It’s never too early to ask the question, “Who am I?” or in bird-speak, “Which bird am I?” Children who understand their style learn how to talk with and get along with others. Understanding the bird styles helps children develop strong self-esteem and lay the foundation to succeed in school, their future career, and in life.

Eagle Kids

Home: Eagle children are outspoken, assertive, and like to win. If they think they’re going to lose a game, Eagle children are likely to either take their toys and go home or change the rules. They are competitive and like to be in control. They do not like to be told that they cannot do something because they believe they are old enough to decide what is best for them. Eagle kids are confident risk takers, so watch them carefully. They might try something that makes you say, “What are they thinking?”

School: Eagle kids may test the boundaries. They perceive rules as suggested guidelines as they explore the extent of their power. They are likely to emerge as leaders in projects and group discussions and may display impatience if they already understand the topic at hand. They work quickly and may make mistakes as they embrace speed over accuracy.

Parrot Kids

Home: Parrot children are filled with energy and need constant entertainment. They get bored with routine and find ways to bring excitement to everything they do. Parents of Parrot children have been known to say the phrase, “I looked away for one minute….” Parrot kids are likely to be quite talkative. They have a story for everything and share their stories with great enthusiasm. They like to be witnessed, so prepare for the statement, “Watch this!” They have the potential to be mischievous, so if you don’t hear your Parrot child, you might want to check and see what’s happening. Be prepared for them to persuasively talk themselves out of chores or home rules.

School: Parrot kids add positive energy to the classroom. They are likely to be quite vocal, a trait which may need to be contained if they are chatty when they are supposed to be listening or working. Parrot children often add humor to the conversation and may need to learn when it’s appropriate to share the funny thoughts that enter their minds. They likely add creativity and think out-of-the-box when working on assignments.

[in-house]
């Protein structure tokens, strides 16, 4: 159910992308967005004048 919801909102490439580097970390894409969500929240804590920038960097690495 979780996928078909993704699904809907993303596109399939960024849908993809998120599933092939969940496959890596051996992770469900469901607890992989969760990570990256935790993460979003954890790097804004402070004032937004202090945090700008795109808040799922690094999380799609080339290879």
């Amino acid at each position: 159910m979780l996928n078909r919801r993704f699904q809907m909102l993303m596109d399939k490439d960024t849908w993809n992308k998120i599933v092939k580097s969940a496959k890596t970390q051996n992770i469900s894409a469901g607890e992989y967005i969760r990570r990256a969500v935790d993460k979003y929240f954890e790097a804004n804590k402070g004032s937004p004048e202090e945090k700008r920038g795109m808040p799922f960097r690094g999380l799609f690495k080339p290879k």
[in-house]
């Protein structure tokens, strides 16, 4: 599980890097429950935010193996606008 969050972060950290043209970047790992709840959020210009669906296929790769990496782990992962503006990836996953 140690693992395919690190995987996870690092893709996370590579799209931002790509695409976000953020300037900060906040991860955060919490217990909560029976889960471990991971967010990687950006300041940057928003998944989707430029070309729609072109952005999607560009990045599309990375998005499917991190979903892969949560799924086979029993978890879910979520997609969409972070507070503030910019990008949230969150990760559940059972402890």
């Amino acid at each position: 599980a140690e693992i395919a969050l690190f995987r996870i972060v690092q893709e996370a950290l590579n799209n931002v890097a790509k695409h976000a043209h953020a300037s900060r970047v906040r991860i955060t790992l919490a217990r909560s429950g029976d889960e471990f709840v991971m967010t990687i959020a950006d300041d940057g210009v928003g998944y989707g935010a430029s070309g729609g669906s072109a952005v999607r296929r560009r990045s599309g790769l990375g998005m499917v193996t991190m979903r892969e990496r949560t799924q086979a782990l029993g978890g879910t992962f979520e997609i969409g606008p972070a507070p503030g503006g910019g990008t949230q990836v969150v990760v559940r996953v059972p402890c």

Dove Kids

Home: Dove children tend to be quiet and are likely have a few close friends rather than a large network of acquaintances. They are helpful around the house as they seek to please. They speak softly and can become uncomfortable in tense situations, so don’t speak to them in a way that is too blunt or loud. Even as young children, Doves are tuned into the emotional states of those around them. They pick up on stress in the home, though they may not share their concerns with others. They have big hearts and support those around them. Parents of Doves may be overheard saying, “My child is so sweet.”

School: Dove students are quiet, thoughtful, and obedient. They rarely get in trouble for violating rules because they don’t like disappointing their teachers or parents. They are reserved when working in groups and may need prompting to get involved. They thrive when receiving support and positive reinforcement. Dove children are likely to be concerned about the well-being of other students. They listen and communicate respectfully.

Owl Kids

Home: Owl children are organized and particular. They are likely to have specific ways they like to do things, such as eat, organize their room, and do homework. They are accustomed to patterns, so changes in routine can be disruptive. Owl kids can work independently, and you may find them alone playing a complex game or working on an intricate craft. You know you have an Owl child by the number of questions they ask. They need to know everything about everything. Be ready for the question, “Why?”

School: Owl students seek clarity and information. They need to understand all the parameters of an assignment and will work carefully to submit work that is as close to perfect as possible. This attention to detail takes time, so Owls may have difficulty with timed tests or completing assignments in a timely manner.

Get the “Which Bird Are You?” Book

What if there was an easy way for your young reader to understand themselves and their profile? With Which Bird Are You? by Merrick Rosenberg, your young reader can see themselves and their bird reflected in the characters of Dom, Iona, Serena, and Caleb.

Which Bird are You? Kid’s Profile


The Which Bird are You? Kids Profile helps children to understand themselves like never before. Utilizing the Eagle, Parrot, Dove and Owl styles, children will discover their bird style. The report includes a section for parents to gain a deeper understanding of what makes their child tick. In addition, teachers and coaches learn how teach, guide and support the child in the classroom and in their extracurricular activities.

Which Bird Are You? Kid’s Book


From the author of Personality Wins, The Chameleon, and Taking Flight! comes the long-awaited book for children: Which Bird Are You? Young readers join 5th graders of Galen Elementary School at Camp Discovery for adventures (and misadventures) under the guidance of their teachers, Ms. Allport and Mr. Marston.